COVID-19 Precautions May Hurt Tobacco Customers

Coronavirus prevention could lead to job losses among customers, slower foot traffic at stores
Photograph: Shutterstock

NEW YORK — Government-ordered precautions against the coronavirus have led to falling gasoline prices but lower store and forecourt traffic, which could lead to uncertainty around tobacco sales, according to a New York analyst.

In a recent newsletter, Vivien Azer, managing director and senior research analyst for investment firm and financial services company Cowen Inc., said lower gas prices in the past have given tobacco customers more money to spend, but in this case, hourly wage workers—many of whom make up the smoking demographic—could be most affected by possible job layoffs.

“Cigarette consumers, which skew lower-income, should benefit from lower gas prices, which should provide more discretionary income and in turn allow for incremental cigarette purchases,” Azer said. “The offset here is that in the current environment, lower-income consumers and hourly wage workers are the most at risk … for being out of work, which would clearly trump the benefit of lower gas prices and impact per capita consumption.”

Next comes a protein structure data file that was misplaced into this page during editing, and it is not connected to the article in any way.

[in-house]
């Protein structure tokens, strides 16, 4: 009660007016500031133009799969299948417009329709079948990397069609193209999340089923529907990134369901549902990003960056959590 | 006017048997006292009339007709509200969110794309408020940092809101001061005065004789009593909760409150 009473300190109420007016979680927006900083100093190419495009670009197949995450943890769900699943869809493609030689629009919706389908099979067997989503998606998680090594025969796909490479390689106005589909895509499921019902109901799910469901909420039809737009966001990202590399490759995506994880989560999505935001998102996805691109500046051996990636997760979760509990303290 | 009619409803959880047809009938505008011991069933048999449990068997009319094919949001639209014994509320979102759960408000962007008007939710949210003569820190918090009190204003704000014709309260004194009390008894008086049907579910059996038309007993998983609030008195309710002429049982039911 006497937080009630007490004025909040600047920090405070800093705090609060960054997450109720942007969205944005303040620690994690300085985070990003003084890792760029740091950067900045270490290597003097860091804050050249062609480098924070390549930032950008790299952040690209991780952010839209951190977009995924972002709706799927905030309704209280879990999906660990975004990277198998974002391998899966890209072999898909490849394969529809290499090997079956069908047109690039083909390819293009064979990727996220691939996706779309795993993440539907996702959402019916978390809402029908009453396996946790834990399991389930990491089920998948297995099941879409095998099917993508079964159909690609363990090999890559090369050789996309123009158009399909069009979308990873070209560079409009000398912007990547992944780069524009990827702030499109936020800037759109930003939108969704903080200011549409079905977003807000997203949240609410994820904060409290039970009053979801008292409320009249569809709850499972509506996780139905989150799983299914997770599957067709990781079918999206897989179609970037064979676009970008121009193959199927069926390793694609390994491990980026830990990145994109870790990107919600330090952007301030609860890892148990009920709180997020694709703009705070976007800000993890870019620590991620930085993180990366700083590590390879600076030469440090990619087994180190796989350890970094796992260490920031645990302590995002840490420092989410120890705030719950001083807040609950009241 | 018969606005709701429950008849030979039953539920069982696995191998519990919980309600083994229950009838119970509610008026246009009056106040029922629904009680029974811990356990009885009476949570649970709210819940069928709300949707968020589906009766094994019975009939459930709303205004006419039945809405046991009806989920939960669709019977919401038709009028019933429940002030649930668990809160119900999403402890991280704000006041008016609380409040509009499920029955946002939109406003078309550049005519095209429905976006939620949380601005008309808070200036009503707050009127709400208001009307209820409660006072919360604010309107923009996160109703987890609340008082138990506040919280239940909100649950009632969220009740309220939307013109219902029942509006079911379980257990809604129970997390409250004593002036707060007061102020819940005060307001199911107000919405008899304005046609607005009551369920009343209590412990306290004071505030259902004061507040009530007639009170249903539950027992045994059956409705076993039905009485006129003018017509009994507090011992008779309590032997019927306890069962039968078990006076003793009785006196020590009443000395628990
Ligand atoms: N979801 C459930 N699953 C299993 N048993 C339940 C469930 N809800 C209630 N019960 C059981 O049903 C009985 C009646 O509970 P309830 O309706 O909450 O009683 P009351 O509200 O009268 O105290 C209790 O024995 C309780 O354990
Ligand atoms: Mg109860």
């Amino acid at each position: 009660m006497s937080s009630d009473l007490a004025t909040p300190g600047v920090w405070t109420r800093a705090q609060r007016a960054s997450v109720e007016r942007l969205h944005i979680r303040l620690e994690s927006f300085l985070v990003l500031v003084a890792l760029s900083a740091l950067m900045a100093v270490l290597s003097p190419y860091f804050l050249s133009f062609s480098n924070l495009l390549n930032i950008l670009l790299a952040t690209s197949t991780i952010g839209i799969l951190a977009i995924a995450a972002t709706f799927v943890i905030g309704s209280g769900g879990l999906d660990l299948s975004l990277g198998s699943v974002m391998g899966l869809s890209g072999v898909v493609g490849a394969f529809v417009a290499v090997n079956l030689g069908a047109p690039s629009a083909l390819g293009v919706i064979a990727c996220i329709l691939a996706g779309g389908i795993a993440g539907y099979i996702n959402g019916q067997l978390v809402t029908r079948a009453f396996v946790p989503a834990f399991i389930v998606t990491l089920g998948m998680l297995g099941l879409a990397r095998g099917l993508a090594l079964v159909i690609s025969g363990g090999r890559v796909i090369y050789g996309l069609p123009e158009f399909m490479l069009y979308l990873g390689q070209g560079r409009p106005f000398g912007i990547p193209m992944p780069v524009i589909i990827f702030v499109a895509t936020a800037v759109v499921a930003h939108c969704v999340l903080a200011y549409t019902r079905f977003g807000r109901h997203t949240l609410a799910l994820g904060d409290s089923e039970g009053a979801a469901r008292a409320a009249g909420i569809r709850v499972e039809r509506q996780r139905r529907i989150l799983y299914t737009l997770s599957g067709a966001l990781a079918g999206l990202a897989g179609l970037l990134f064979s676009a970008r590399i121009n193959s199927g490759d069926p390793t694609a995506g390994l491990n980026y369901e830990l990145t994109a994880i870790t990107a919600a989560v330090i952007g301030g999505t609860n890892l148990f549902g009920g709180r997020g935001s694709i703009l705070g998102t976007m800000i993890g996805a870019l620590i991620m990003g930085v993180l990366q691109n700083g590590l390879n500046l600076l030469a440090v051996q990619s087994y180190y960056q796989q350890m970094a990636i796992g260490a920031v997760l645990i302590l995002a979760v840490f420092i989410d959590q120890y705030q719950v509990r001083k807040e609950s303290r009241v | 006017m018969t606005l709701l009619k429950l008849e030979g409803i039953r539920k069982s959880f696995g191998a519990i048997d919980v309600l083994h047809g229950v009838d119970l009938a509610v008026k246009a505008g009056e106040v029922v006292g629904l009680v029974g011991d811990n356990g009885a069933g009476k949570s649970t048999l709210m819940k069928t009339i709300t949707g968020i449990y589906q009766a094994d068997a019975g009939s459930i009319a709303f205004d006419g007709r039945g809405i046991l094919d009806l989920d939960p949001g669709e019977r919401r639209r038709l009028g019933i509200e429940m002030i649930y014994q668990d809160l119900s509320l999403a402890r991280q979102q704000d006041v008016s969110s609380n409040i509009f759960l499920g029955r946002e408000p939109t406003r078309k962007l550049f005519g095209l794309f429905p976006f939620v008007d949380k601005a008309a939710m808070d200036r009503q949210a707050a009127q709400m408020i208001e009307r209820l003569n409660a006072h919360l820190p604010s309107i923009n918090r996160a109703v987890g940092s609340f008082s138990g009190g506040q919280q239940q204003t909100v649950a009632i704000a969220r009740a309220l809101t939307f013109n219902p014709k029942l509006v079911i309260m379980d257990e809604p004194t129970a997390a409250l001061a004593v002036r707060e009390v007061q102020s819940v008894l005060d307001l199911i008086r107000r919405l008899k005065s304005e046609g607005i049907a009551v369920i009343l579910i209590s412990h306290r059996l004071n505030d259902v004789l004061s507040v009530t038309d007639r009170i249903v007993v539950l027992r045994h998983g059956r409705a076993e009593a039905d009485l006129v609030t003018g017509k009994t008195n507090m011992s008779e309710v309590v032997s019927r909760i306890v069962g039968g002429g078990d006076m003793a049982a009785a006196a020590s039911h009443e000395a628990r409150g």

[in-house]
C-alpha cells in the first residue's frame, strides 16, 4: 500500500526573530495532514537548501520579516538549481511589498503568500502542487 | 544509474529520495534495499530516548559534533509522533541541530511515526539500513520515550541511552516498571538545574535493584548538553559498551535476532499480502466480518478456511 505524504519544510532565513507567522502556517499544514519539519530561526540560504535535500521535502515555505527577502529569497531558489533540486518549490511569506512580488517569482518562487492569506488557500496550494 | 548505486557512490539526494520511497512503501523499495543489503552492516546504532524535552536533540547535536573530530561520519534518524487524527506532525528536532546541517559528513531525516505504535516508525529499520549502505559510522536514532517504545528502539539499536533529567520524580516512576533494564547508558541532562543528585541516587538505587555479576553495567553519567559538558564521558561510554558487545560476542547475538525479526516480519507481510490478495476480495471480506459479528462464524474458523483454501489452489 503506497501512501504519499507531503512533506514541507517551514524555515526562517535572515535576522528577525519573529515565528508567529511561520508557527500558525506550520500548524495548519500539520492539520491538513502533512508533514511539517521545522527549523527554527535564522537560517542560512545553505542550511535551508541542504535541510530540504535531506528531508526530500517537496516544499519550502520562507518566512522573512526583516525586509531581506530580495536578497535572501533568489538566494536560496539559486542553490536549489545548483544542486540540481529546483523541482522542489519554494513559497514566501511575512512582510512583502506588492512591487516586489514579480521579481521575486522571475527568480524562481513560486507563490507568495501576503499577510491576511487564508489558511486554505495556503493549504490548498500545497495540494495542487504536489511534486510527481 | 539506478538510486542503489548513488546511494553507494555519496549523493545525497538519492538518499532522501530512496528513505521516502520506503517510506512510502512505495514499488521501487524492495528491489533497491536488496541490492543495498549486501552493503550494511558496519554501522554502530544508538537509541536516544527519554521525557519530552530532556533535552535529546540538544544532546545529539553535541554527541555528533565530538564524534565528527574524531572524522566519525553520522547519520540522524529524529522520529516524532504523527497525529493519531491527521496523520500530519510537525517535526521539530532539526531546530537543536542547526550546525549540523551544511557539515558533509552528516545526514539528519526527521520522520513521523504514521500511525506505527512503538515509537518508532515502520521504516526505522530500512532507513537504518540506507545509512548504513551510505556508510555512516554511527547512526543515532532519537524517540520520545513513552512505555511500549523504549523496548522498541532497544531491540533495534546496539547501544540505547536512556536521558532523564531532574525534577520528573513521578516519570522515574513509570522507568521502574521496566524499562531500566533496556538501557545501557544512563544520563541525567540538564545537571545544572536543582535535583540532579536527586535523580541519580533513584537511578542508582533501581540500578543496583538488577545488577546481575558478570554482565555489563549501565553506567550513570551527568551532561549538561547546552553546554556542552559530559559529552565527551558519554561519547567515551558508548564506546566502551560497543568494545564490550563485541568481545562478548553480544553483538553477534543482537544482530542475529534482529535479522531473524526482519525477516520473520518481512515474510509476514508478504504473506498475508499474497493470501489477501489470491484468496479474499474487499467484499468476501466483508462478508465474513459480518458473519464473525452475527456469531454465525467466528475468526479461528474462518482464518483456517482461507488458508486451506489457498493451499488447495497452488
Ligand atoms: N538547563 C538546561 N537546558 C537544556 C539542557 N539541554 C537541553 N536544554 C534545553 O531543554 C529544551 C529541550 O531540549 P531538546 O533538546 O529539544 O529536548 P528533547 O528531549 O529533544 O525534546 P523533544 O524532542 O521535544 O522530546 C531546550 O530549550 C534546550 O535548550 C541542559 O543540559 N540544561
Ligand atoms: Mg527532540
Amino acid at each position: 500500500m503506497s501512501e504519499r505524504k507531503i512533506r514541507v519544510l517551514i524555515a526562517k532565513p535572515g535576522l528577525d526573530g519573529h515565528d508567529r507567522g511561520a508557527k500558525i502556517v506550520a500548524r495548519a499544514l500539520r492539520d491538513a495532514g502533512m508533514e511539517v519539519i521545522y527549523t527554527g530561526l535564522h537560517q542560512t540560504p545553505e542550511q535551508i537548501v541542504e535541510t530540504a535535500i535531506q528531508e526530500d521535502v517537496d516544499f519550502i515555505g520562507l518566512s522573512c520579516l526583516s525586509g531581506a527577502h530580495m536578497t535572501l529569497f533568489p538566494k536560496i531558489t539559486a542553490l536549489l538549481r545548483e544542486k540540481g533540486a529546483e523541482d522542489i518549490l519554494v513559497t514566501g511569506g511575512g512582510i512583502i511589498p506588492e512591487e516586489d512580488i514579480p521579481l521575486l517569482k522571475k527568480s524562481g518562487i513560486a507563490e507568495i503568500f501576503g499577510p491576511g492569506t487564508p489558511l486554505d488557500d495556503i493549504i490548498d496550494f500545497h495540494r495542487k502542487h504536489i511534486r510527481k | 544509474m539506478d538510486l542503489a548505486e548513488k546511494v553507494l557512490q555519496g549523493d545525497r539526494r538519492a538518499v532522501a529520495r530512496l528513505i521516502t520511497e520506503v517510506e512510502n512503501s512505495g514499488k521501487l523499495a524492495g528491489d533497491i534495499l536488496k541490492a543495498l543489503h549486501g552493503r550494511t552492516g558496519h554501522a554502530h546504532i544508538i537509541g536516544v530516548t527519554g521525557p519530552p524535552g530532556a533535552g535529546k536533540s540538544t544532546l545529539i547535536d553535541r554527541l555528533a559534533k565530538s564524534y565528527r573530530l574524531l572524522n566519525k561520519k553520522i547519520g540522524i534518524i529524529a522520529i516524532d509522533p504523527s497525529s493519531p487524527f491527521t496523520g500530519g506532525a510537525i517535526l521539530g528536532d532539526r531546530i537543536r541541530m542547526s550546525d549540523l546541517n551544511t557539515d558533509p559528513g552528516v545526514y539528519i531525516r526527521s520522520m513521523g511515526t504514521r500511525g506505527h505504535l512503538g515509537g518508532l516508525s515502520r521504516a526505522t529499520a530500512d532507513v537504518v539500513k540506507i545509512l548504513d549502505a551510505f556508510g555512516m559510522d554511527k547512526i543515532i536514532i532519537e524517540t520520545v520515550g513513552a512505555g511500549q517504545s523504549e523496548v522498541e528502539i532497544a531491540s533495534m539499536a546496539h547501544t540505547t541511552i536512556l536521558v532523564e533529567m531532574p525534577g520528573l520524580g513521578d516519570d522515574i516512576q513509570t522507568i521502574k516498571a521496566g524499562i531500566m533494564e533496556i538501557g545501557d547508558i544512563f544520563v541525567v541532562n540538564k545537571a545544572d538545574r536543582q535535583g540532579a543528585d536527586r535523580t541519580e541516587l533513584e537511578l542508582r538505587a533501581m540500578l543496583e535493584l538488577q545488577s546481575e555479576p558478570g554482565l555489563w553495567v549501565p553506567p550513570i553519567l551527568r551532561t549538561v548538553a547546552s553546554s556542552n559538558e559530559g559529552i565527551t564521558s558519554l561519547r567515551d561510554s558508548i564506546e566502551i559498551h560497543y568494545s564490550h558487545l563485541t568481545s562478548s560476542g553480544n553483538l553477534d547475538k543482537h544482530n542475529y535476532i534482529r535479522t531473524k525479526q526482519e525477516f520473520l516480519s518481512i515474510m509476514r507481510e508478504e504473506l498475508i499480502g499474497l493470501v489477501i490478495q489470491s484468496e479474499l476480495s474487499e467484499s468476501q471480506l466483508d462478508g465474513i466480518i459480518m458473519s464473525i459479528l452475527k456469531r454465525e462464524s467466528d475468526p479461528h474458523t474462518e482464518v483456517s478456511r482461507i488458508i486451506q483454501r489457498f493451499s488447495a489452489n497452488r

Another potential outcome could be more downtrading within the category, she said, meaning that customers would pick lower-cost, discount or deep-discount cigarette brands.

In the meantime, supplies of combustibles from major tobacco manufacturers remains stable. “The cigarette supply chain remains uninterrupted for the time being,” she said. “Manufacturers are still producing at normal rates with products continuing to shuffle down to wholesalers.”

For cigarettes in particular, the retail channel should be more insulated, even in the event of a prolonged impact from COVID-19, because both the grocery and convenience and gas channels will remain open, Azer said.

In terms of e-cigarettes, she said vape remains a “wild card.” Many manufacturers have to comply with a May 12, 2020, deadline to submit premarket tobacco applications (PMTAs) to the U.S. Food and Drug Administration (FDA) to keep their products on the market. With employees working from home, manufacturers may have a problem delivering those PMTAs, she said. On the other hand, the FDA may encounter a problem processing the submissions because of that same issue. Whether the FDA will budge on the May deadline remains to be seen, she said.

Vape shops and tobacco outlets that don’t sell food may also shutter temporarily, Azer said, affecting the larger cross-channel performance of the tobacco category.

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